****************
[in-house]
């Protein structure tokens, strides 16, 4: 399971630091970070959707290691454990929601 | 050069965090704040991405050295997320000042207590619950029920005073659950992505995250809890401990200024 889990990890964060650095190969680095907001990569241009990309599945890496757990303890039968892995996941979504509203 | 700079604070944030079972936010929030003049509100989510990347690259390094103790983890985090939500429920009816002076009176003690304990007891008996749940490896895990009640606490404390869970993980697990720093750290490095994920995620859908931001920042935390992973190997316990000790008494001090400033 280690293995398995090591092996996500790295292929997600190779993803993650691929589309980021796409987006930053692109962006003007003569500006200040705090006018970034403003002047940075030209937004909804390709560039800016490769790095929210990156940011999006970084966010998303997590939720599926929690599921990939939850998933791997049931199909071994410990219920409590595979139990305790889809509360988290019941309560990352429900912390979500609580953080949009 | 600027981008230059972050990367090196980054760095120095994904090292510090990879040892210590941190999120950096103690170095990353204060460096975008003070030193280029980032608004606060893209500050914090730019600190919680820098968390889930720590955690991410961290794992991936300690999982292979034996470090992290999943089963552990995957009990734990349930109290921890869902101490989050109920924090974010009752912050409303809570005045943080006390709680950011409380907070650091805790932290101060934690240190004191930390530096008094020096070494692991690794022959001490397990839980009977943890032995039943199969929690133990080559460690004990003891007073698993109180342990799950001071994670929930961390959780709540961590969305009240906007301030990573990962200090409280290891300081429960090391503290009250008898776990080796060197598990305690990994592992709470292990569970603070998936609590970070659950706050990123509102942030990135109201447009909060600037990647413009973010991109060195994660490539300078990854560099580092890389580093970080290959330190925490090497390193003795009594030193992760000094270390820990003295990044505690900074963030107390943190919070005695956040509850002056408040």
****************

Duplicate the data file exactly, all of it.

[in-house]
């Protein structure tokens, strides 16, 4: 399971630091970070959707290691454990929601 | 050069965090704040991405050295997320000042207590619950029920005073659950992505995250809890401990200024 889990990890964060650095190969680095907001990569241009990309599945890496757990303890039968892995996941979504509203 | 700079604070944030079972936010929030003049509100989510990347690259390094103790983890985090939500429920009816002076009176003690304990007891008996749940490896895990009640606490404390869970993980697990720093750290490095994920995620859908931001920042935390992973190997316990000790008494001090400033 280690293995398995090591092996996500790295292929997600190779993803993650691929589309980021796409987006930053692109962006003007003569500006200040705090006018970034403003002047940075030209937004909804390709560039800016490769790095929210990156940011999006970084966010998303997590939720599926929690599921990939939850998933791997049931199909071994410990219920409590595979139990305790889809509360988290019941309560990352429900912390979500609580953080949009 | 600027981008230059972050990367090196980054760095120095994904090292510090990879040892210590941190999120950096103690170095990353204060460096975008003070030193280029980032608004606060893209500050914090730019600190919680820098968390889930720590955690991410961290794992991936300690999982292979034996470090992290999943089963552990995957009990734990349930109290921890869902101490989050109920924090974010009752912050409303809570005045943080006390709680950011409380907070650091805790932290101060934690240190004191930390530096008094020096070494692991690794022959001490397990839980009977943890032995039943199969929690133990080559460690004990003891007073698993109180342990799950001071994670929930961390959780709540961590969305009240906007301030990573990962200090409280290891300081429960090391503290009250008898776990080796060197598990305690990994592992709470292990569970603070998936609590970070659950706050990123509102942030990135109201447009909060600037990647413009973010991109060195994660490539300078990854560099580092890389580093970080290959330190925490090497390193003795009594030193992760000094270390820990003295990044505690900074963030107390943190919070005695956040509850002056408040």